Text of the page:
In Fig. 3(b), we present the Fourier transformation of the periodic modulation of the THz response obtained by both the CCD camera and the balanced EO detection. Only data corresponding to a temporal position greater than 3.5 ps in Fig. 3(a) are taken in the Fourier transform. Figure 3(b) also shows the absorption spectra of the tyrosine pellet measured by the transmission-type THz time-domain spectroscopy . From Fig. 3(b), one can notice that the center frequency (0.98 THz) of the periodic modulation is almost the same as the one of the absorption peak line (0.97 THz) obtained for the pellet sample of tyrosine. The good agreement between these two peaks confirms that the periodic modulation of the THz response shown in Fig. 3(a) corresponds to the FID signal from the vibrational mode of the tyrosine crystal.
Figure 4 shows a line profile of the CCD signal which indicates the spatial distribution of THz electric field due to the cavity mode of the tyrosine sample. The line profile is evaluated across the x-axis and each value is obtained by integrating along the y-direction within the rectangular region of the inset of Fig. 4. We characterized the spatial resolution by looking at the electric field spatial distribution varying from 10% to 90% in amplitude  and found a resolution of greater than 70 µm. Peak frequency (0.97 THz) of the FID signal corresponds to a vacuum-wavelength of ~300 μm; thus, the spatial resolution of ~70 µm is equivalent to ~λ/4, suggesting that the EO near-field method allows us to measure the FID signal in the near-field region.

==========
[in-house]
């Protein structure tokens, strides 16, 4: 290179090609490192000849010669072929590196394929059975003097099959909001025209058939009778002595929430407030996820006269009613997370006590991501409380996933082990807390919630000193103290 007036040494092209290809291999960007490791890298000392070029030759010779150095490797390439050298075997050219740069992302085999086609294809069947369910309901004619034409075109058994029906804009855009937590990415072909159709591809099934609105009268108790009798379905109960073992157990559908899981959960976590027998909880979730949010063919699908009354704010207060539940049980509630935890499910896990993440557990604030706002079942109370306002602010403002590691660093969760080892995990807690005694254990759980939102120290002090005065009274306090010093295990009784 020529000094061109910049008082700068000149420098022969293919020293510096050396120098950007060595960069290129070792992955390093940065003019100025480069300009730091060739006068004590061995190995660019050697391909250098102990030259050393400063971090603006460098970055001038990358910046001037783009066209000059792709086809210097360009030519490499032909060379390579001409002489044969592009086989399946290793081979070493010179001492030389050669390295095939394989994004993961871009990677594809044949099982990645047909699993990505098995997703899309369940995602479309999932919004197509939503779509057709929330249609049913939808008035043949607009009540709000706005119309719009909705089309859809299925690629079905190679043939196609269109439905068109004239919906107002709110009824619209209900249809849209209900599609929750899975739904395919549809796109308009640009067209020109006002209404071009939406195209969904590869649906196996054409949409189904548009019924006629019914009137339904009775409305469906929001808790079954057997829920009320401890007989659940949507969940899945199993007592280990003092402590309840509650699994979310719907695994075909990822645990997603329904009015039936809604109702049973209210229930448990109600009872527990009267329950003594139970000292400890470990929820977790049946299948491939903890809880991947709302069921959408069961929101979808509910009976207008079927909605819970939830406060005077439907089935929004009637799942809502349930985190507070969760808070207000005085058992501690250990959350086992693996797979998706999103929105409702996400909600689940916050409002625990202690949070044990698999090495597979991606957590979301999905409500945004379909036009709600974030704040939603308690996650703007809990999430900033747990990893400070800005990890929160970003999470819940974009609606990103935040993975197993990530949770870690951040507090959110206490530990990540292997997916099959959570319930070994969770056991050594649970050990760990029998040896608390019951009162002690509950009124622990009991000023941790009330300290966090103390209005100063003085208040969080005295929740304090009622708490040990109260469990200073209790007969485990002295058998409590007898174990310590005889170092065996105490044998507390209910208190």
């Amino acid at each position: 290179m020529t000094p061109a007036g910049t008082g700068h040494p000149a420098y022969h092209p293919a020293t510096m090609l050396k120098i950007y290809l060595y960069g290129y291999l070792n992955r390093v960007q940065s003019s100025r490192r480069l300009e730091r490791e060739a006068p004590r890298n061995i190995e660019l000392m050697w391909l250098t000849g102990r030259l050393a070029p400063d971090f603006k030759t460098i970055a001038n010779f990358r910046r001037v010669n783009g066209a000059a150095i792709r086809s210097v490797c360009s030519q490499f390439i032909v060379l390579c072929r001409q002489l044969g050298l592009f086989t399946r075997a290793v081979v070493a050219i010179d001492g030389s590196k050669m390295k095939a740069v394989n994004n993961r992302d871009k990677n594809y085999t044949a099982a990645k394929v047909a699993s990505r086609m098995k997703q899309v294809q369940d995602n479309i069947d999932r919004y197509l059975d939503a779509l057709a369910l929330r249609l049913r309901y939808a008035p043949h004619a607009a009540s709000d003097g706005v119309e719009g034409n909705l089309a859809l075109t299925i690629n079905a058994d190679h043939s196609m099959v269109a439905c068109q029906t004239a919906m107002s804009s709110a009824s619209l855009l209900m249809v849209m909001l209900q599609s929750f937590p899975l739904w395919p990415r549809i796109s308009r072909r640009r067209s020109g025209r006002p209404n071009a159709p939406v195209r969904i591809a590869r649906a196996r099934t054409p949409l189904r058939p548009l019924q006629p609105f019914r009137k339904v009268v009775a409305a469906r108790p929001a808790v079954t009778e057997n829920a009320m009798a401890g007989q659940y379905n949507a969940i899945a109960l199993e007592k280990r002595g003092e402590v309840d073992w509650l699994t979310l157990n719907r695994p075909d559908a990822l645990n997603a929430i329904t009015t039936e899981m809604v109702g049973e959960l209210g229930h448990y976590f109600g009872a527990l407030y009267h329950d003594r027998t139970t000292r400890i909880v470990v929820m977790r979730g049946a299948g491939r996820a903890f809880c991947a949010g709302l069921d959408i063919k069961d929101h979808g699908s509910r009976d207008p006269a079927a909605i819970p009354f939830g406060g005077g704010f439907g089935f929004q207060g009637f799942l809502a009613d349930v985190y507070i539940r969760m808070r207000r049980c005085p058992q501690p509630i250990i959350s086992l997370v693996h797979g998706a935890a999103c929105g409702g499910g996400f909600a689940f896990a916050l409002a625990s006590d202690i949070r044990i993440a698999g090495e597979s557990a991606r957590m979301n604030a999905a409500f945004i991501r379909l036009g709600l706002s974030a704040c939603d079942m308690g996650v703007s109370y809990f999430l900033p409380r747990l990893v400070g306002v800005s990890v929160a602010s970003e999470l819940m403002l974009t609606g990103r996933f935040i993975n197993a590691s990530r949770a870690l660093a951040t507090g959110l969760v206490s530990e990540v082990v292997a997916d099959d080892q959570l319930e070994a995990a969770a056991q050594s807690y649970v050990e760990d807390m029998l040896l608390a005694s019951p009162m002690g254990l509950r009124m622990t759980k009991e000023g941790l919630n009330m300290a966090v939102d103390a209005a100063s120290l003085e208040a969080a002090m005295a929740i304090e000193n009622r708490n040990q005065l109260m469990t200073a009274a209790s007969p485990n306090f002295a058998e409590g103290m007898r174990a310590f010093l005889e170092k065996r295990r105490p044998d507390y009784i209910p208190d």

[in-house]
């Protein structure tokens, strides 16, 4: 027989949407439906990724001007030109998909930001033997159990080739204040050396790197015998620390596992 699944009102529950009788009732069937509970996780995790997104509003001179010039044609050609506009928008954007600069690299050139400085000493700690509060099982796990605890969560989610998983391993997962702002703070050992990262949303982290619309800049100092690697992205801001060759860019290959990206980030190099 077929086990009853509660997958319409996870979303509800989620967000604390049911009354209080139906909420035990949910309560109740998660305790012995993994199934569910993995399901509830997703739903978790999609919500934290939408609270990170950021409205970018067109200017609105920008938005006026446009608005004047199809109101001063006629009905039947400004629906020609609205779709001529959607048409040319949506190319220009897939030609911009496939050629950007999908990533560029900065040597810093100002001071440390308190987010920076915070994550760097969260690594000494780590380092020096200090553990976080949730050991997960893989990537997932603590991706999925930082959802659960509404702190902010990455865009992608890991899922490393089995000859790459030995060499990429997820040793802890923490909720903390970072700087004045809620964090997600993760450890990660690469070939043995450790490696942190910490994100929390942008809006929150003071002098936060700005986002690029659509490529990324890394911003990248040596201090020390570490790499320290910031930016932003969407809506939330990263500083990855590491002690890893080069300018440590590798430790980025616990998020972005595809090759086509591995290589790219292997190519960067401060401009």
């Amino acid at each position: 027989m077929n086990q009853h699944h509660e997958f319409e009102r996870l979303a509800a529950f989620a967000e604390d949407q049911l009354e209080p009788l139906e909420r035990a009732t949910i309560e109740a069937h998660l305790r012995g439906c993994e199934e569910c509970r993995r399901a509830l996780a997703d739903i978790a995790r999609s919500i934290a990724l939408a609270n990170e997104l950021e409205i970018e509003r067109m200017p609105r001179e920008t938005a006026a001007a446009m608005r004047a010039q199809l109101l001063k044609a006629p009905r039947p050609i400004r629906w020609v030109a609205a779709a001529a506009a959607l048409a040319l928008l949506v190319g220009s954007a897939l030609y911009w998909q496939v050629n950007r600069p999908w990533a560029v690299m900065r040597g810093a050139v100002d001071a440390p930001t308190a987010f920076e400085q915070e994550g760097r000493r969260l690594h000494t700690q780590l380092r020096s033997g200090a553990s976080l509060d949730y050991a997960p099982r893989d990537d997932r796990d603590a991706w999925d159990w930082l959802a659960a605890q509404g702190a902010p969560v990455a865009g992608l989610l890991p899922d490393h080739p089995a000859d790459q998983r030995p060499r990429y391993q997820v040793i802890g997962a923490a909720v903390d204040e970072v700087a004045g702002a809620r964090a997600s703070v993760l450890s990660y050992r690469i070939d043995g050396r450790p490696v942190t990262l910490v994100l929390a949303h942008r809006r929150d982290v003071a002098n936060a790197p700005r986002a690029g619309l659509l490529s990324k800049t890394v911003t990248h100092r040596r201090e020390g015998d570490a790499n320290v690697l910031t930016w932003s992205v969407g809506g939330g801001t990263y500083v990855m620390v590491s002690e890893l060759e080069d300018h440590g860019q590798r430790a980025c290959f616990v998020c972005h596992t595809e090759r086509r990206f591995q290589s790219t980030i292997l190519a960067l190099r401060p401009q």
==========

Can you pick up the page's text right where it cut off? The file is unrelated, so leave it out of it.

We demonstrated two-dimensional THz near-field imaging of the FID signal behind a crystalline tyrosine sample with dimensions of the order of the wavelength. The oscillating frequency of the FID signal centered at ~1 THz is consistent with that of the absorption peak line obtained from a pellet tyrosine sample and corresponds to the vibrational mode of the tyrosine crystal. The spatial resolution of better than ~70 μm estimated from this study is smaller than the wavelength of the FID signal (~300 μm) by a factor of ~4, suggesting that the EO near-field method allows us to measure the FID signal in the near-field region. These results confirm that the THz near-field microscope can take spectroscopic images with subwavelength spatial resolution at 2.7 frames per second.
The authors thank Tomoko Tanaka for helpful discussions. F. Blanchard wishes to acknowledge Le Fond de la Recherche sur la nature et les Technologies du Québec (FQRNT) Fellowship (Grant No. 138131). One of the authors (H.H.) was supported by a Grant-in-Aid for Young Scientists (B) from JSPS of Japan (Grant No. 21760038). This work was supported by a Grant-in-Aid for Creative Scientific Research program (Grant No. 18GS0208) and a Grant-in-Aid for Scientific Research on Innovative Areas (Grant No. 20104007) from MEXT of Japan.